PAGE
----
African Mall, toilet paper and boMachayinyoka
by Rampholo Molefhe
African Mall is not the official name. The place is really Extension 2. The Africans called it the ‘African Mall’ in order to distinguish it from the shopping centre in the belly of the capital town next to Queen’s Road. It is not entirely clear how the road is associated with the Queen, presumably the queen of England. Perhaps it is because she was invited to the independence celebrations in either 1965 or 1966. Princess Marina came instead and had the hospital on the way to the national stadium named after her.
The African Mall is clearly visible from the upstairs windows of the President Hotel, probably so named because that is where Seretse Khama and Princess Marina celebrated Independence to the music of The Metronomes.
But the brand of the president Hotel can also be seen in South Africa and New York. Certainly not in neighbourhoods such as Extension 2, or at the African Mall. The neighbourhood was constructed in part to accommodate employees of the Gaborone Town Council then.
The families that have lived there starting when Gaborone was built have the option of buying the plots.
You will know that you are in the African Mall when you see groups of girls hanging around at the bar serving up litre bottles of Black Label beer in one hand, the other holding up a smoking cigarette that seems to have an eternal live tip.
If you are brave enough to move closer, you will notice that their eyes are usually blue from the daily mix of dagga, cigarettes and beer.
Some of them have boyfriends and lots of kids who keep them company at the bar performing gymnastics on the pavement that passes in front of the shops.
Of course, all these luxuries – staple food for these girls – cost money. It comes from stealing in the neighbourhood. Otherwise it comes from pickpocketing the unsuspecting teachers, journalists and civil servants who seek refuge there because of the extortionist prices of food and beverages at the ‘Main Mall’ and the other casino houses.
Some of the fellows volunteer to be pickpocketed. Only they know what they get in return for their generosity at the bar. All of them have cars, but you will not see them get into the cars. You will only be left guessing the reason for the steady depopulation of the bar and the depletion of drinking couples.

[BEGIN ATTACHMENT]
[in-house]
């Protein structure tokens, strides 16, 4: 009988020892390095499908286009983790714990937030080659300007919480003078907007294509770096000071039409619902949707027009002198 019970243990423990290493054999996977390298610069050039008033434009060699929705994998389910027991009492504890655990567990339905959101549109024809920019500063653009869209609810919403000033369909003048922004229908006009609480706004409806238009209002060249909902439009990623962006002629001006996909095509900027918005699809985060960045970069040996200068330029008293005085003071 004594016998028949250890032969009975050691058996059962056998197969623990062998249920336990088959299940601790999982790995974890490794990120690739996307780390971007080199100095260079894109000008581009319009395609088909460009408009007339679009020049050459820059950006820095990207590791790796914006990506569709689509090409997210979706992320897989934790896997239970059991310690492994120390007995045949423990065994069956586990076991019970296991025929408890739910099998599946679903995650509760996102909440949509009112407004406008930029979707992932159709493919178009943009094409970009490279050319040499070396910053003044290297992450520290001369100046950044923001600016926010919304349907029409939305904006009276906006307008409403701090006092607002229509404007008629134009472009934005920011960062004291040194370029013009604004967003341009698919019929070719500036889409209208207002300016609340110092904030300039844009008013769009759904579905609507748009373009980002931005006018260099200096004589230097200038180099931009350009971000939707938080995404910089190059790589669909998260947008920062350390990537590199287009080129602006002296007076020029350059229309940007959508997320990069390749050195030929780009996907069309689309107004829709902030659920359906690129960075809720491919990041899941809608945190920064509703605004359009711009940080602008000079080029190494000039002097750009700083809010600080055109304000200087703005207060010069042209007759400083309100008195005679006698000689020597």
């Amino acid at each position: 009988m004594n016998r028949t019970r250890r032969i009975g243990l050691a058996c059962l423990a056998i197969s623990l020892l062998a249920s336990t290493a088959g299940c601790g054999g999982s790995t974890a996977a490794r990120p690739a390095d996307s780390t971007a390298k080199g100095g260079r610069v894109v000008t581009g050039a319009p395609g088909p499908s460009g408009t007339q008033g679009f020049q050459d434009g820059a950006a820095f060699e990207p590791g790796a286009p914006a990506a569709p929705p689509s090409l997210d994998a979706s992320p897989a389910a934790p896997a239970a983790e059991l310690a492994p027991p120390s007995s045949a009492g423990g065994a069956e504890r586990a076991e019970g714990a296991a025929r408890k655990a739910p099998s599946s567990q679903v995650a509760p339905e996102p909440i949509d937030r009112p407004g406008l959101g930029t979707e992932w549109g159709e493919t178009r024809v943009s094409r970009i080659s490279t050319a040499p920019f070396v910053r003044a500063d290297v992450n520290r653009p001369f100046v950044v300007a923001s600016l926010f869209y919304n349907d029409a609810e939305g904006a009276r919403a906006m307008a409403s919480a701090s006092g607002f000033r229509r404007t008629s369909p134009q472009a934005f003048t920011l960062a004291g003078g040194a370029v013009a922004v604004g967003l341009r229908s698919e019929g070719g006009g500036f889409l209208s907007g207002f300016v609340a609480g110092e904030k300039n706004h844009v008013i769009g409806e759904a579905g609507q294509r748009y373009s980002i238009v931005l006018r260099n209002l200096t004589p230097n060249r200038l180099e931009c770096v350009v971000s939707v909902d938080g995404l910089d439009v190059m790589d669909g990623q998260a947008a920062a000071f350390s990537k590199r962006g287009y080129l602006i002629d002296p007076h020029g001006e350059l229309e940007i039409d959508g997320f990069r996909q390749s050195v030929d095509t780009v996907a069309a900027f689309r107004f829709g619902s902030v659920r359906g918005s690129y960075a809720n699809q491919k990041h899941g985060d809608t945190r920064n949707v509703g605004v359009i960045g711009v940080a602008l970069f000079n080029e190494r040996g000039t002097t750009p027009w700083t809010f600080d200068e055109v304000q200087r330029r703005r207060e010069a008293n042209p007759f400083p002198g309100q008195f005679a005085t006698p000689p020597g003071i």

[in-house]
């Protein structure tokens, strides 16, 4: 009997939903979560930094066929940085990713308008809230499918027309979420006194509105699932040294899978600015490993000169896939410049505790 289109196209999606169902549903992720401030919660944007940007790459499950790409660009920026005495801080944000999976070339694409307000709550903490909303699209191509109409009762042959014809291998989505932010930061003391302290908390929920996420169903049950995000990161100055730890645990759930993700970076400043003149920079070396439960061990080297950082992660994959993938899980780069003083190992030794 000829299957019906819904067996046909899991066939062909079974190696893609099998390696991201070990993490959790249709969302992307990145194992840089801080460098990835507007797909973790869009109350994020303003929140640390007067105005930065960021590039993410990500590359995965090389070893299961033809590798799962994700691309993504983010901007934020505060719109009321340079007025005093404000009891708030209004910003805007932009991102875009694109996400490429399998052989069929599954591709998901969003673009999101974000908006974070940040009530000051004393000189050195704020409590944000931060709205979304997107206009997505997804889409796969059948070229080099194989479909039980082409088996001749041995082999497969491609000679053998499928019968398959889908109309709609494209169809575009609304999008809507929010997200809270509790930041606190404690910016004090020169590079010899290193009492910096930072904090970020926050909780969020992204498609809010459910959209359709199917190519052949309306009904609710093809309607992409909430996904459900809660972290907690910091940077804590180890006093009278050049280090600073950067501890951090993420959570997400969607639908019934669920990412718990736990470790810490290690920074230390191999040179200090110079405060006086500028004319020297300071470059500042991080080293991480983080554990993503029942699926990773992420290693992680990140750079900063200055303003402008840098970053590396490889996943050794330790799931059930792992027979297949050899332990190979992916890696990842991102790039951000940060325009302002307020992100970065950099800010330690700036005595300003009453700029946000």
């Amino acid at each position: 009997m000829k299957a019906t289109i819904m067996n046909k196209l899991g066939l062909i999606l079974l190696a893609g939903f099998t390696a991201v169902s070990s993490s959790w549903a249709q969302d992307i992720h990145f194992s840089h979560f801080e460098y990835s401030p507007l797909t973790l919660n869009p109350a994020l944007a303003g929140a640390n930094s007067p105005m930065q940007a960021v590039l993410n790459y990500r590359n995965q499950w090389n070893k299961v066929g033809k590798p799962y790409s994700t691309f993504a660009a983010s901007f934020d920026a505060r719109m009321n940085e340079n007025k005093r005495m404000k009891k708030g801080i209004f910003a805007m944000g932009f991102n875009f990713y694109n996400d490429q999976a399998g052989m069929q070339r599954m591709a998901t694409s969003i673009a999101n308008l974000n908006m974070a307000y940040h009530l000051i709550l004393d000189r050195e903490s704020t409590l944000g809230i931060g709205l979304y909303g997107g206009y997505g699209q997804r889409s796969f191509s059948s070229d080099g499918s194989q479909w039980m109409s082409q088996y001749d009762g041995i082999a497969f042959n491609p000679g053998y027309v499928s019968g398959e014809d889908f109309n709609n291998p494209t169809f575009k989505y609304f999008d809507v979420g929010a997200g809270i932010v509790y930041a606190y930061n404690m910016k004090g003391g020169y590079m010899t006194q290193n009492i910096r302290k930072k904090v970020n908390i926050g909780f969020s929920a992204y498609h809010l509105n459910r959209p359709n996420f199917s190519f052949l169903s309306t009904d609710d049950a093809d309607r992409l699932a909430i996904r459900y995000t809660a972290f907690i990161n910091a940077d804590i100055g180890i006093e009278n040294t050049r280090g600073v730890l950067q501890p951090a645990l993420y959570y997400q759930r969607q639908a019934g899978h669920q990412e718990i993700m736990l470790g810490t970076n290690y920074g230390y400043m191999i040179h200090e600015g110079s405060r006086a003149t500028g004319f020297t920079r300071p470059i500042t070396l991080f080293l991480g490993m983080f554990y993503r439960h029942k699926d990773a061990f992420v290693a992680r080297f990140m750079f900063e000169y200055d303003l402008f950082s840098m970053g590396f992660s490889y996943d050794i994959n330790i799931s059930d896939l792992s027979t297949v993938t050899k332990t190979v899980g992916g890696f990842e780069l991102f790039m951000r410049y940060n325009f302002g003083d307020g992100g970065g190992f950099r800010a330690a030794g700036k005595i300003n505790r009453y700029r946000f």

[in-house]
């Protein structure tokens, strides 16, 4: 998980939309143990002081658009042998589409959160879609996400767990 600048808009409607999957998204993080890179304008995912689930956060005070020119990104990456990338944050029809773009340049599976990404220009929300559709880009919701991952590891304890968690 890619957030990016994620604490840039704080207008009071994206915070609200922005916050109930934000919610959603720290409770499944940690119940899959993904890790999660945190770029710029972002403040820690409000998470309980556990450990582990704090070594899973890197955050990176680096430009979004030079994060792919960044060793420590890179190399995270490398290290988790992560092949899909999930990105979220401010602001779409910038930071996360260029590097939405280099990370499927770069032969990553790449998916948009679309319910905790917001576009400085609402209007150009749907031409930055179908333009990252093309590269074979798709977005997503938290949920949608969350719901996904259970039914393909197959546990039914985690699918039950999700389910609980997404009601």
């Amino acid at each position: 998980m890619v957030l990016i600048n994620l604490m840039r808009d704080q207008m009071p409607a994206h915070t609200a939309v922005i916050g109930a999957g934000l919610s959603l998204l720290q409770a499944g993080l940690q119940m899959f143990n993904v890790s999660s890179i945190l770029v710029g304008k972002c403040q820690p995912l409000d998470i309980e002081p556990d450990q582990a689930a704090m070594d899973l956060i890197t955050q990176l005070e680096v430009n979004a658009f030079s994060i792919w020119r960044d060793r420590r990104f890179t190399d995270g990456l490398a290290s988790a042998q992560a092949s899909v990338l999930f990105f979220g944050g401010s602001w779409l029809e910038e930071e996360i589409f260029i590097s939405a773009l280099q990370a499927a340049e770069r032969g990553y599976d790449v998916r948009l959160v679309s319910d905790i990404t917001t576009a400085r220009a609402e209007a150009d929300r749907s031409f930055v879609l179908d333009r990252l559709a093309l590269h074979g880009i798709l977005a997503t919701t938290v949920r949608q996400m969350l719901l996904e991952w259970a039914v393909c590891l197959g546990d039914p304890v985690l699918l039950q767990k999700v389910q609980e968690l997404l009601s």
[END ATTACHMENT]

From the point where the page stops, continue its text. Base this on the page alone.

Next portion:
The girls always carry a bag, or a piece of clothing with many pockets. These serve two purposes.
They carry the beer and cigarettes from the last round when the bar closes:
“Tlhe rra, can we go to Gaborone Sun? Or Grand Palm?”
“No, it is too late now. Too late, I have work tomorrow”.
“Ah, but we won’t stay for long. Kana wena, you never take me out. Only once you took me to Tshabong. Please take me out”.
“Look, I cannot lose my job for casino. Am I crazy or what? Look, just get a six pack and we go. And you know this ready-made Klipdrift and Coke does nothing to you. Me I’m tired.
“Ah you, you are never tired when we get home…and you must give me money for chips and cold drink for my son. You know he has been going to school without ‘mopako’.
“Heela mma, can you finish talking so we can go”.
The girl offers to carry the drinks for the fellow. That is insurance so that the fellow does not make off with another girl that they might run into outside. If he does manage to run, the girl will have a man’s drink to share with her live-in boy.
The second purpose of the bag and the pockets is to carry toilet paper. When the girl takes unusually long in your toilet it is because she is stripping the paper from the roll. They call it T.P. Any lapse in vigilance will not only cost the fellow all the T.P that the bag can carry without leaving the roll exposed, the fellow will also lose the loose pieces of deodorants, glasses, coins, packets of soup, watches, CDs, memory sticks and every other thing that will not be noticeable to a groggy customer.
James is a regular customer; always sober when he arrives, and quick to get to that stage of inebriety. The girls fight for him. And he is content with that, the girls report.
They report to the boys who keep them company in the day. They gossip about the other men who live in the neighbourhood and then pass the information on to other idle minds and bodies in the township.
In Ndebele, these fellows are called ‘bo-Machayinyoka’ from ukushaya inyoka – to beat or kill a snake.
The old ladies in the hood know where to find them should they find a snake in the yard. These fellows are experts at killing snakes and chasing rats. They get coins for cool drink for their work. In between jobs, they entertain the girls with stories about the other boys in the neighbourhood. The girls might even buy them a drink or sweets for this service.
Bomachayinyoka finish work at six in the evening when the working men come from town to entertain the girls. The cycle begins.